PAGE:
Driving Down Climate Change

Greenhouse gases from transportation are a major contributor to climate change. State officials estimate that as much as 38 percent of carbon dioxide emissions in Oregon come from tailpipes. Reducing petroleum-based greenhouse gases is just as important to limiting climate change as are renewable energy development, more energy efficient buildings and appliances, and changes in manufacturing.

Oregon has a strategy for reducing transportation greenhouse gases, and the legislature has given Metro a leading role in carrying it out. A 2009 state law directs Metro, over the next two years, to engage local governments and the public to find ways to make it possible for us to drive less as the region grows—enough less that carbon dioxide and other atmospheric pollutants from tailpipes drop to less than half their 1990 levels by 2035.

The state is banking a lot on technology to help us get there. Researchers from a group of state agencies believe that Oregonians will buy far more hybrid and all-electric cars in future years; that we’ll buy fewer pickups, vans, and SUVs; and that we will buy new cars more frequently, speeding the conversion of the private-vehicle fleet to a much more efficient, low-polluting mix of cars and light trucks.

In fact, the state predicts that these technological improvements will get Oregon 80 percent of the way to its 2035 greenhouse gas reduction goal for transportation. It’s the last 20 percent reduction in greenhouse gases that Metro’s strategies—a mixture of land use and transportation policies and investments—are expected to deliver for our region.

Metro calls its state-mandated (and funded) planning process “Climate Smart Communities.” Its overall goal is pretty basic: reduce regional driving enough to cut greenhouse gases another 20 percent by 2035. According to state agency estimates, that means the region will have room for about a 22 percent increase in total miles driven over the next 30 years—while our population is expected to grow by 42 percent during that time.  As a result, Portlanders in 2035 will need to drive about 14 percent less than we do today.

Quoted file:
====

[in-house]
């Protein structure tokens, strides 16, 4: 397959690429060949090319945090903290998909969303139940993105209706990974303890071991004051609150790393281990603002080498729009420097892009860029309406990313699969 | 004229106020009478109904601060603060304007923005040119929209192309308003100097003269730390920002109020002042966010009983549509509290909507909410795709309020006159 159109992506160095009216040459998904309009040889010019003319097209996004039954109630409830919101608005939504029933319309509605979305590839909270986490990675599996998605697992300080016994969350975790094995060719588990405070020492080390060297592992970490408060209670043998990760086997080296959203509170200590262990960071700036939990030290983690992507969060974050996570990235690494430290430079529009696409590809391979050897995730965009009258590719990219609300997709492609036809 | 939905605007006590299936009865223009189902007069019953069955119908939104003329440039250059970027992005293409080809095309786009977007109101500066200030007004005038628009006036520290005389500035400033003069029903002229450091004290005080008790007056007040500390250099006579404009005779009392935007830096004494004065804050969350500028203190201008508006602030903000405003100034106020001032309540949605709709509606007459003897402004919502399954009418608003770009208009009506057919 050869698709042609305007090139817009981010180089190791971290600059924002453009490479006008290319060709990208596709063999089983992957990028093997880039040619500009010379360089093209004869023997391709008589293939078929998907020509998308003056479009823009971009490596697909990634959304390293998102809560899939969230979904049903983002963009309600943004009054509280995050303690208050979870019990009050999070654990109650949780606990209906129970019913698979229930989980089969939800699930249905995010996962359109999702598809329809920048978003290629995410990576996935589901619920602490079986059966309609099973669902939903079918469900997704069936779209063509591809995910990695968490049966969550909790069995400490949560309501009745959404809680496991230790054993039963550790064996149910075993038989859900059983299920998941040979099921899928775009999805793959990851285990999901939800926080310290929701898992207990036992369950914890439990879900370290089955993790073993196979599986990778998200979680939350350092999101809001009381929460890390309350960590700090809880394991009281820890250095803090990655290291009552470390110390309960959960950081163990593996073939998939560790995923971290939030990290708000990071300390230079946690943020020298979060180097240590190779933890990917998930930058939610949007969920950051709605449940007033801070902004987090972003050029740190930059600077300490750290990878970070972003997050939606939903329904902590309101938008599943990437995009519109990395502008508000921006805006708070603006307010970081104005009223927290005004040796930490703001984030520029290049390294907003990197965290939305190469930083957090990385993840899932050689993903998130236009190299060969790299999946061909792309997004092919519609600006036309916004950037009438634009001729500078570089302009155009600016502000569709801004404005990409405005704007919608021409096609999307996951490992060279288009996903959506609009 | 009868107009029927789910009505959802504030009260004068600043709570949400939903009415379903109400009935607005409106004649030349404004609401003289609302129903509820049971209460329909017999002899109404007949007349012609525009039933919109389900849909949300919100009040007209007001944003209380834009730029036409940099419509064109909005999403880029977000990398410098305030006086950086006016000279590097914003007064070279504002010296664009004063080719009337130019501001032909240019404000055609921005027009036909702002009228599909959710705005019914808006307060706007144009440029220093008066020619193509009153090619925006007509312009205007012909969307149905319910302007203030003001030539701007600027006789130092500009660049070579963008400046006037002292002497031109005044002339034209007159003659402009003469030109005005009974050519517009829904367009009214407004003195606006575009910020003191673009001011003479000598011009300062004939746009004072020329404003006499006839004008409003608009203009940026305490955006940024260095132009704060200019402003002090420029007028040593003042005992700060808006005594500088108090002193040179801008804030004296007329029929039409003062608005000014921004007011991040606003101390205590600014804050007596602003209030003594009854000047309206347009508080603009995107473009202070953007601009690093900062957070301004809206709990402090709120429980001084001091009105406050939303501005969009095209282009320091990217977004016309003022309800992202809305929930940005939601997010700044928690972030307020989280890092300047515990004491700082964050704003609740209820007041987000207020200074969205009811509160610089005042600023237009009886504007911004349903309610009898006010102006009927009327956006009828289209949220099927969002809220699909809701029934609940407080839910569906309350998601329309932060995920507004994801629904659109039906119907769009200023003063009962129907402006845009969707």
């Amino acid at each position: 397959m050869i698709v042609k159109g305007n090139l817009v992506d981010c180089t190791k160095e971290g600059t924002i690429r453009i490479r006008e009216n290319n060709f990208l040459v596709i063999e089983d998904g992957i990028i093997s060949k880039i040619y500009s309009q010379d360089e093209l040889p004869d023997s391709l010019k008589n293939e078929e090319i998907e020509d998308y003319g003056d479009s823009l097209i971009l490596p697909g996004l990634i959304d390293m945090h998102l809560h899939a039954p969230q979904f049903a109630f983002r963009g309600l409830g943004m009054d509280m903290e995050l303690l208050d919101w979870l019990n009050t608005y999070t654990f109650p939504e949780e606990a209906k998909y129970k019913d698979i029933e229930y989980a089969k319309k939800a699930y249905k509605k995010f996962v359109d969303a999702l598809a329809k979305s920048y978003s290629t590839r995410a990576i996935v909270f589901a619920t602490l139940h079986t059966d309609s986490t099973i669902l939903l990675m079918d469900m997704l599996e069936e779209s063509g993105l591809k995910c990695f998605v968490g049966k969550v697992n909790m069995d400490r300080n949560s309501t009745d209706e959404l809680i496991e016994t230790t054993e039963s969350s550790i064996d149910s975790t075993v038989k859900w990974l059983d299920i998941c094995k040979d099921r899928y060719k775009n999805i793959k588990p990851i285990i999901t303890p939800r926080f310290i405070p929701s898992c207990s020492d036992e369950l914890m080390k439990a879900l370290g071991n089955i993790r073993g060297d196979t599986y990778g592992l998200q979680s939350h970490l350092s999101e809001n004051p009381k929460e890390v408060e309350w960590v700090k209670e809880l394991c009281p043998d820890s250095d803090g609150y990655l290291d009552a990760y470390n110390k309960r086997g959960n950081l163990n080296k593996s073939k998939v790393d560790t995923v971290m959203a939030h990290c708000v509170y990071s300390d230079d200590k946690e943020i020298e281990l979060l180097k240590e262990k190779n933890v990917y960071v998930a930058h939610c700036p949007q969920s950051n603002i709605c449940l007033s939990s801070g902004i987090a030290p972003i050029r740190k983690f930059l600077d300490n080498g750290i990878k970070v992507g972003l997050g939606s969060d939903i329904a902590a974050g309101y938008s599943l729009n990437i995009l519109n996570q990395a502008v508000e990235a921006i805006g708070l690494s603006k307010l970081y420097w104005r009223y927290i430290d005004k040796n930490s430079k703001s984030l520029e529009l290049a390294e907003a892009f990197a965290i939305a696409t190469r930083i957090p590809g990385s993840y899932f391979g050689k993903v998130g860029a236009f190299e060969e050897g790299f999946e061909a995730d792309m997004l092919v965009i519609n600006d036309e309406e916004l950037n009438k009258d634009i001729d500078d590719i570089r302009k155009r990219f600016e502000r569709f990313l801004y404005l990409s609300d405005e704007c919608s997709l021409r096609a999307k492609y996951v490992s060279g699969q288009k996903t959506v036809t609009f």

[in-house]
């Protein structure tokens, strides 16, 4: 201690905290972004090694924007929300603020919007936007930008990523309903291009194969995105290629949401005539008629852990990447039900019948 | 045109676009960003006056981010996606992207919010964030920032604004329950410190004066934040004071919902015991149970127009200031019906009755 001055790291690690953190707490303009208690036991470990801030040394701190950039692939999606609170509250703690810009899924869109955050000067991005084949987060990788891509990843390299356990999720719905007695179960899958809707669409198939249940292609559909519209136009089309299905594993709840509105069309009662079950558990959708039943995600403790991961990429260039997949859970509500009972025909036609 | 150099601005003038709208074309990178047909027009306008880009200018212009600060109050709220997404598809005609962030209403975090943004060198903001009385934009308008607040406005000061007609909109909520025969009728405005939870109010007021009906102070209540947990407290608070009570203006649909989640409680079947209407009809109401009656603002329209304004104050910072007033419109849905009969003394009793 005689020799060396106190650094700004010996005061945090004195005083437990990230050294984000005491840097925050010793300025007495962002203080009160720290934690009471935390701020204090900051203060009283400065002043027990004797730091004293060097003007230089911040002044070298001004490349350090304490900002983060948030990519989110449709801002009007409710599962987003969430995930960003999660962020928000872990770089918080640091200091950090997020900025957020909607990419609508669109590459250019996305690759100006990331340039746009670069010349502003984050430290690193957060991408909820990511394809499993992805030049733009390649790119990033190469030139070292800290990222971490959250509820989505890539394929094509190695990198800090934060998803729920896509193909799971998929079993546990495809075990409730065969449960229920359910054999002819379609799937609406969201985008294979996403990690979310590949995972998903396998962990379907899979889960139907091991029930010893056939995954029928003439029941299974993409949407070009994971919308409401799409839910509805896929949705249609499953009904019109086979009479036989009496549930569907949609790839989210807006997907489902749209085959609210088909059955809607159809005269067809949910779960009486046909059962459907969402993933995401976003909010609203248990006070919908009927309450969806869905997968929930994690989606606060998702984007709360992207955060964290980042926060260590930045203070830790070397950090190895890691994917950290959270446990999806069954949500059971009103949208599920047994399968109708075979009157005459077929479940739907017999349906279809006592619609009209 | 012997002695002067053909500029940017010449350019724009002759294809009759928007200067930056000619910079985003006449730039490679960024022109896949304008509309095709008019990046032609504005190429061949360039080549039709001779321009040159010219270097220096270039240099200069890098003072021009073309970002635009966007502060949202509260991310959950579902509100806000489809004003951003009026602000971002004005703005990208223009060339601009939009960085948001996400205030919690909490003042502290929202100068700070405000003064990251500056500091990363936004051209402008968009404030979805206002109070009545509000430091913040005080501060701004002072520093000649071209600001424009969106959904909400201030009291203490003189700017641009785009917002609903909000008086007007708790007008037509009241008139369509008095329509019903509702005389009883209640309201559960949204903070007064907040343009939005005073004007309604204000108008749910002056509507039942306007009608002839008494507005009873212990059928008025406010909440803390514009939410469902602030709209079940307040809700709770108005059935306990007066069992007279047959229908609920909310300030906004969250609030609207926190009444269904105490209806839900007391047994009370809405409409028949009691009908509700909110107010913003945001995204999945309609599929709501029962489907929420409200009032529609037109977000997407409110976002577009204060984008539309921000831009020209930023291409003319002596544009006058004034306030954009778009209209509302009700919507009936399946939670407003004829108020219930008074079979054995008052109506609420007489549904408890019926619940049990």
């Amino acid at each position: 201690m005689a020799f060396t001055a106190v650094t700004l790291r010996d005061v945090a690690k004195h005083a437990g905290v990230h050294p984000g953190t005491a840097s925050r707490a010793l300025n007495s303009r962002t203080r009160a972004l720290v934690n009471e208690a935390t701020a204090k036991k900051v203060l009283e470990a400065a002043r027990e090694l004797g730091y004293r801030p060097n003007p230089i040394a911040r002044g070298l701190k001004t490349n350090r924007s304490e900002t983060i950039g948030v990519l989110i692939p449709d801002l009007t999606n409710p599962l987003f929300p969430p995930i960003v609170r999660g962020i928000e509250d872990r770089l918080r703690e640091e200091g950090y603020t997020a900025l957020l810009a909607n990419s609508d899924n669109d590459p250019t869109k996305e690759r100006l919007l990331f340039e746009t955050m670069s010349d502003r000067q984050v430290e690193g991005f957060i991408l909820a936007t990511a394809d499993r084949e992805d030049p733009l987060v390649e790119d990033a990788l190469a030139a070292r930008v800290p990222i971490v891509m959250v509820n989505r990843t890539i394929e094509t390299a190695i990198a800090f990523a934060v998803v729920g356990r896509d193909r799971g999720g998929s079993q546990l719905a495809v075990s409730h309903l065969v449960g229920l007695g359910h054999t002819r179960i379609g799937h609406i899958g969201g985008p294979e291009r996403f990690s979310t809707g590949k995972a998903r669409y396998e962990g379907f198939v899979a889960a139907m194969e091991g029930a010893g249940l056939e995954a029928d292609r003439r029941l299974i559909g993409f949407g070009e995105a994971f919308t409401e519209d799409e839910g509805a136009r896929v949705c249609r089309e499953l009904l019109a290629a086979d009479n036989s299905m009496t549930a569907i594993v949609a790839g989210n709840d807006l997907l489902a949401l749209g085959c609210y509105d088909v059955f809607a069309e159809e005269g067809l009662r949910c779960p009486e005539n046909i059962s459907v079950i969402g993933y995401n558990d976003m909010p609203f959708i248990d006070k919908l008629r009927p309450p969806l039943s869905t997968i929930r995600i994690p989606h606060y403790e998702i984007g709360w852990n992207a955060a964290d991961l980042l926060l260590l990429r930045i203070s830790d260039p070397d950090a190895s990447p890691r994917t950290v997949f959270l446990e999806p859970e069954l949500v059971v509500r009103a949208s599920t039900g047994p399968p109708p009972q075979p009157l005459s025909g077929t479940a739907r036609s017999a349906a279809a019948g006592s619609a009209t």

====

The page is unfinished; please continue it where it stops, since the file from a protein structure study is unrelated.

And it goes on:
There’s actually nothing new about Americans driving less. As I wrote a few weeks back, our region is a leader in an international trend of less driving per person in developed nations. While there’s a lot of speculation about the reasons for this decline in driving, it’s unmistakable here in Oregon, where total driving in 2009 was about the same as in 1999—despite the addition of about 400,000 new residents during that time period. If this trend continues, our region will more easily be able to achieve its transportation climate change mitigation goals.

But the focus of Climate Smart Communities is not on forcing people out of cars. It’s on expanding opportunities for transit, biking, and walking—and on creating the kinds of neighborhood environments that make those transportation choices safe, convenient and enjoyable. Fundamentally, this means shifting new public investment to follow the emerging preferences of our region’s residents: away from expanding roads and expanding the urban growth boundary, and toward focusing growth in town centers and along main streets, and spending transportation dollars to make transit, walking, biking, and shorter driving trips more convenient and safe. 

As we look at the “climate smart” land use and transportation scenarios that Metro planners will share with the public in the months ahead, we should remember to follow the trend toward less reliance on the car—not to fight it. Every expansion of the urban growth boundary will create more driving trips, for longer distances, than development of jobs and housing within our communities. Every expansion of roadways will—temporarily, at least—make it more convenient to drive to more distant shopping or services rather than do business closer to home. Both types of expansion would cost public dollars that should be spent on improved transportation and amenities to serve our existing neighborhoods, and to help drive down the impact of transportation on global warming.